Charlie Nichols:

Yeah. In that case, they would use a substation. The project approved by Linn County last year, in Northern Linn County, is not near any sort of power plant. It is next to a substation. That substation has been there for 30, 35 years. Just now, they're using it to connect the project into the grid.

So you don't need power plants. If you look around your county, where there are substations, those are potential interconnect points, and places where you potentially see projects.

My understanding is it gets much more expensive to build and operate these projects the further you are from a substation, because then you need to build more robust transmission lines that will carry the power to that substation. So the closer you are to an interconnect point, whether it be a substation or an older decommissioned power plant, the more efficient the project is. That's what both of our projects we've seen have been right next to an interconnect point, a substation and a power plant.

Joe Supervielle:

On lessons learned, Charlie, you've already covered a lot of the key points, but what did you not know going into it that you now know? Or if you had that way to message yourself, to maybe save that headache, what would you go back and tell yourself that you can now tell the audience, because maybe they are starting from the beginning, that they can know right now? What are those lessons learned?

Charlie Nichols:

It has definitely been a learning process. We are still learning a lot. We will be changing and updating our code in the future with lessons learned. The advantage your listeners have is they can start looking at their ordinances now, before they get a project in.

What we have found out is that once a project applies, it is very hard to evaluate the project and also evaluate your code. So the big takeaway or the big thing I want to impart here is take a very hard look at your code. Take a very hard look at what's important to you and your citizen in your county. See if the code aligns with that. Because once a project comes forward, there will be a lot of pressure from all sides, and it's going to be hard to make changes.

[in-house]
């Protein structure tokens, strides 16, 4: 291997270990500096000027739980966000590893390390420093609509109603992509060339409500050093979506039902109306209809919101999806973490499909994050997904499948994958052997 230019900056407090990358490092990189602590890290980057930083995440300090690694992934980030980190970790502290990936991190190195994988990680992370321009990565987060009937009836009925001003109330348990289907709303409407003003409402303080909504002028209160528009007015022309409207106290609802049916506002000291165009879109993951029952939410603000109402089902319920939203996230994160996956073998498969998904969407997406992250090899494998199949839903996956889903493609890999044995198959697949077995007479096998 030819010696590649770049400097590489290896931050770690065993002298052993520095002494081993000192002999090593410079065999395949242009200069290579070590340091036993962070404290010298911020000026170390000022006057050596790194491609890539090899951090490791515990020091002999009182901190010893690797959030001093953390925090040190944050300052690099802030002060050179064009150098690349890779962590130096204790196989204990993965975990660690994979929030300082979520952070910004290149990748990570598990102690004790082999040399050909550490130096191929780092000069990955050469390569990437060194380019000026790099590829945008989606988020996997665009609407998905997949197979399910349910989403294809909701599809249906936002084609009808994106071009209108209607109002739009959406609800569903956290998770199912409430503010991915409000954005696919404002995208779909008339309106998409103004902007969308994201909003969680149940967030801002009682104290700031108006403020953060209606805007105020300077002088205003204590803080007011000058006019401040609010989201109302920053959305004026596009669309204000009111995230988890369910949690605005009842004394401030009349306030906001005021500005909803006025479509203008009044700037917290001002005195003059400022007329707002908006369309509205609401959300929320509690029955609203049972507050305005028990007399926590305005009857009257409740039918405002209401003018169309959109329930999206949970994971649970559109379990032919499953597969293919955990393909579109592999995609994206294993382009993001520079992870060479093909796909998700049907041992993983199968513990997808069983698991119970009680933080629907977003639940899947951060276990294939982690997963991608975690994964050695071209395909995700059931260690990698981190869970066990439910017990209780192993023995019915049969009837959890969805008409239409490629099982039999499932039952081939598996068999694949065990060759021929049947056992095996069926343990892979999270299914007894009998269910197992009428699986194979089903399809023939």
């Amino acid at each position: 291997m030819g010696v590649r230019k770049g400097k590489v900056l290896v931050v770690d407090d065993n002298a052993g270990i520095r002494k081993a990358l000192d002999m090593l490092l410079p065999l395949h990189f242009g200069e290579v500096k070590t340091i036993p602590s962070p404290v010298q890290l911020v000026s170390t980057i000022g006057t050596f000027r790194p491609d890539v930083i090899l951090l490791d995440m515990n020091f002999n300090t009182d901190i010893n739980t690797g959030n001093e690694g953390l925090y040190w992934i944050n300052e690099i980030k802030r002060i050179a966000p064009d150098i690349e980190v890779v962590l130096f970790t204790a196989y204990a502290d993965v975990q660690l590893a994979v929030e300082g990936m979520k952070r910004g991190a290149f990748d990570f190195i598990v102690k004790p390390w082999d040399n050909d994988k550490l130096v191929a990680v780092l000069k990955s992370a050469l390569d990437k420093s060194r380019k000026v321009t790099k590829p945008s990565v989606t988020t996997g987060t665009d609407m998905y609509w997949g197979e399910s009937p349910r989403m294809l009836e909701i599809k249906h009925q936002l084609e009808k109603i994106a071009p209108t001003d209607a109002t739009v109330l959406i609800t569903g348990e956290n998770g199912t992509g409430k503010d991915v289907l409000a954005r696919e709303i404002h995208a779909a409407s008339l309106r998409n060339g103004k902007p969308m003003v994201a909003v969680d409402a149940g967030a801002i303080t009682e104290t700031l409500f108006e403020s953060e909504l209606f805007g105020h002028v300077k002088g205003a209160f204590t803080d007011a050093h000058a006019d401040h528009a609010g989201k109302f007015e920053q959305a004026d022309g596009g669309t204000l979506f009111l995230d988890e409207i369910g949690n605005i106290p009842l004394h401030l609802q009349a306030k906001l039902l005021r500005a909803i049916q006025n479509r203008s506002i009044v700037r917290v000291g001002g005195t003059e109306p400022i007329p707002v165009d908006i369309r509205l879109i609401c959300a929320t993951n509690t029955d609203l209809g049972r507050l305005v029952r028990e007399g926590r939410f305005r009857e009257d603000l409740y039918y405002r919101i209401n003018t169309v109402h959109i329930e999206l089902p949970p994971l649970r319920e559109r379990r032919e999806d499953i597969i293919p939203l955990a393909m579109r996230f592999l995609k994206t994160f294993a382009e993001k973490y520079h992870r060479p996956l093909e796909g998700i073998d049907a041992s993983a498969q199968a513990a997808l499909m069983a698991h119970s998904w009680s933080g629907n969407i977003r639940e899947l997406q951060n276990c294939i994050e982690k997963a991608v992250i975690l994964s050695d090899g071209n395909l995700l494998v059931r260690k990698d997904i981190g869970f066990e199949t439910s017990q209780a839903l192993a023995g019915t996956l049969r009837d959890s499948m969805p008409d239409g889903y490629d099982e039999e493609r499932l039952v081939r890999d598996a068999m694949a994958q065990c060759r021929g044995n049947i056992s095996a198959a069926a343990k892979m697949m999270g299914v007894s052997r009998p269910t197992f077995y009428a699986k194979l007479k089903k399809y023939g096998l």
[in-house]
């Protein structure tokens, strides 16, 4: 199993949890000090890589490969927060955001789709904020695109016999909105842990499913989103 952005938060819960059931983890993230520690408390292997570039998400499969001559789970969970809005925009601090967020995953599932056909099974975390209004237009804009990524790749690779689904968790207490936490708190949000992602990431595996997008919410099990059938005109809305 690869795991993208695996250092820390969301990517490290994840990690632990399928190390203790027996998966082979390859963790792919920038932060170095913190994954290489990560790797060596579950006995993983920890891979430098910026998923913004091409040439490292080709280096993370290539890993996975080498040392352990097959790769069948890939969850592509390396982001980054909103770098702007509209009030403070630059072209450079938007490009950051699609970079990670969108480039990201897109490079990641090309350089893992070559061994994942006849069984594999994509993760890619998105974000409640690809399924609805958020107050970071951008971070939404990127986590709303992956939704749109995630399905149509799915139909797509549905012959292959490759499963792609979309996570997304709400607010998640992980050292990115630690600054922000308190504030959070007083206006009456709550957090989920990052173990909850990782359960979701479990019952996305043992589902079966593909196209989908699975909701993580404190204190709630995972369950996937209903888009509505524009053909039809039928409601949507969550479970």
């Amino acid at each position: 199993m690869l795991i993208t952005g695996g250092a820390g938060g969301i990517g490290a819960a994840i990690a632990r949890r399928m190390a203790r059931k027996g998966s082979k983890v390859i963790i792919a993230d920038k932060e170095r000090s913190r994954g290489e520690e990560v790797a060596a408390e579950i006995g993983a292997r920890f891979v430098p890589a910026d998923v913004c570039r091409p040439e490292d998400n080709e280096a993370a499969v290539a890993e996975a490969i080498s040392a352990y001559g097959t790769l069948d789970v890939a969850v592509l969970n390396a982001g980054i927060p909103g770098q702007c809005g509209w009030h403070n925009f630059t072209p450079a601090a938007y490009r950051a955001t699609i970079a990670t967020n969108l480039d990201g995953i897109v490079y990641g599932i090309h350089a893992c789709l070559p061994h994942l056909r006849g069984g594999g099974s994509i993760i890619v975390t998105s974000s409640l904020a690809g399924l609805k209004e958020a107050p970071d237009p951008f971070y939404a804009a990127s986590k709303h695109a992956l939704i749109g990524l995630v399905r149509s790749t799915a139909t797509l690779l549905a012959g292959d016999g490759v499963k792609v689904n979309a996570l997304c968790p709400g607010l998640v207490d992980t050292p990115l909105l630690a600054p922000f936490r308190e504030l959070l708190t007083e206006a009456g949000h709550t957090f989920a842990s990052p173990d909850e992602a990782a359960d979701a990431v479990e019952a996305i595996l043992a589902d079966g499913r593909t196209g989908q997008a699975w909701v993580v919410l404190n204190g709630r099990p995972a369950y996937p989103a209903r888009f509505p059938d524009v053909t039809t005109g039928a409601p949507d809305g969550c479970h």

Something we did when we had a project come forward last year was we went and visited communities in Wisconsin, Michigan, Minnesota, that have utility-scale solar projects. We spoke with the developers. We spoke with the community members there about what's gone well, what's gone wrong, what could be done better, to find out how we can improve our code.

We also, for some of those projects, took members of the community who live near our proposed projects with us. That's a big thing that we have tried to do throughout this project is loop the community in, and make sure that as we're learning, they're learning alongside us.

What I would encourage anyone to do is to look at projects near you or in neighboring states, evaluate what's gone well for them.

There are many resources out there now for communities. I think you might talk about the Solar@Scale Guidebook, but the American Planning Association in partnership with the ICMA has published a guidebook for communities on how to evaluate and permit these projects. It's a great resource, especially for counties that might not have a large staff that can do a whole bunch of research. This guidebook has done it for you, and put it in a pretty digestible format that you can also share with your citizens.